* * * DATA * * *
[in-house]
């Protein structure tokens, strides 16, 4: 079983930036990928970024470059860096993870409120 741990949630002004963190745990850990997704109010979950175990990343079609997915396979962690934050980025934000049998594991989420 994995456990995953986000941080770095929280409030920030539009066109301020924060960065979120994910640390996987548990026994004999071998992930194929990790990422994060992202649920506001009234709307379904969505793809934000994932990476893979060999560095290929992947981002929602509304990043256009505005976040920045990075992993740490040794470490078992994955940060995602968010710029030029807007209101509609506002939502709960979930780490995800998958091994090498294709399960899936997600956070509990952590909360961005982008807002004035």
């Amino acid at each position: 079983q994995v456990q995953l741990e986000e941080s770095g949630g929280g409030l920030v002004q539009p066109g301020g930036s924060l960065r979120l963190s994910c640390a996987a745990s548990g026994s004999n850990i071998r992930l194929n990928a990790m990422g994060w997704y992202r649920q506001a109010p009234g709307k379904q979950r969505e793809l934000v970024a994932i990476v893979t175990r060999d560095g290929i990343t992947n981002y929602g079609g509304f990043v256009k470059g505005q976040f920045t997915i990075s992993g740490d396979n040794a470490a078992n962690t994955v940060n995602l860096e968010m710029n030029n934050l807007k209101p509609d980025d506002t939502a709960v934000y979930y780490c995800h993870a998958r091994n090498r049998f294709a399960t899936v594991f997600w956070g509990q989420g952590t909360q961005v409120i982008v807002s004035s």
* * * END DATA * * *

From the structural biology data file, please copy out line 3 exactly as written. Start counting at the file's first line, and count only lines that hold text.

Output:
């Amino acid at each position: 079983q994995v456990q995953l741990e986000e941080s770095g949630g929280g409030l920030v002004q539009p066109g301020g930036s924060l960065r979120l963190s994910c640390a996987a745990s548990g026994s004999n850990i071998r992930l194929n990928a990790m990422g994060w997704y992202r649920q506001a109010p009234g709307k379904q979950r969505e793809l934000v970024a994932i990476v893979t175990r060999d560095g290929i990343t992947n981002y929602g079609g509304f990043v256009k470059g505005q976040f920045t997915i990075s992993g740490d396979n040794a470490a078992n962690t994955v940060n995602l860096e968010m710029n030029n934050l807007k209101p509609d980025d506002t939502a709960v934000y979930y780490c995800h993870a998958r091994n090498r049998f294709a399960t899936v594991f997600w956070g509990q989420g952590t909360q961005v409120i982008v807002s004035s």